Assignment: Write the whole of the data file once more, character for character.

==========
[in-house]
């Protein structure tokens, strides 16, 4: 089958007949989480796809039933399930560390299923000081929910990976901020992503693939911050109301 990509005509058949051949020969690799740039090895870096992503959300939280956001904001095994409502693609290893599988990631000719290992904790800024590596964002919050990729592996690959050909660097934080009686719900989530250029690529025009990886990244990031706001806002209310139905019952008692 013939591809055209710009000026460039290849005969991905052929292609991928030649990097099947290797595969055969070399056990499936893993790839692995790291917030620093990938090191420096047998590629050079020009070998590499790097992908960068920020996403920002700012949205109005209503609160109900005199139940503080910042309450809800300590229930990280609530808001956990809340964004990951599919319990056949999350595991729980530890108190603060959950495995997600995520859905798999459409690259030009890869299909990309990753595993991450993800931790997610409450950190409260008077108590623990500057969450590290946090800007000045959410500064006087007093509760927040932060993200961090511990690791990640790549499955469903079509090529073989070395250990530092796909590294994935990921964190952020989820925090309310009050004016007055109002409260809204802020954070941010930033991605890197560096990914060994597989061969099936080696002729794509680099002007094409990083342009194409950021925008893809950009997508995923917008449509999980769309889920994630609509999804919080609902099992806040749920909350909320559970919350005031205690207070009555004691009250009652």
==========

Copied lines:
[in-house]
């Protein structure tokens, strides 16, 4: 089958007949989480796809039933399930560390299923000081929910990976901020992503693939911050109301 990509005509058949051949020969690799740039090895870096992503959300939280956001904001095994409502693609290893599988990631000719290992904790800024590596964002919050990729592996690959050909660097934080009686719900989530250029690529025009990886990244990031706001806002209310139905019952008692 013939591809055209710009000026460039290849005969991905052929292609991928030649990097099947290797595969055969070399056990499936893993790839692995790291917030620093990938090191420096047998590629050079020009070998590499790097992908960068920020996403920002700012949205109005209503609160109900005199139940503080910042309450809800300590229930990280609530808001956990809340964004990951599919319990056949999350595991729980530890108190603060959950495995997600995520859905798999459409690259030009890869299909990309990753595993991450993800931790997610409450950190409260008077108590623990500057969450590290946090800007000045959410500064006087007093509760927040932060993200961090511990690791990640790549499955469903079509090529073989070395250990530092796909590294994935990921964190952020989820925090309310009050004016007055109002409260809204802020954070941010930033991605890197560096990914060994597989061969099936080696002729794509680099002007094409990083342009194409950021925008893809950009997508995923917008449509999980769309889920994630609509999804919080609902099992806040749920909350909320559970919350005031205690207070009555004691009250009652």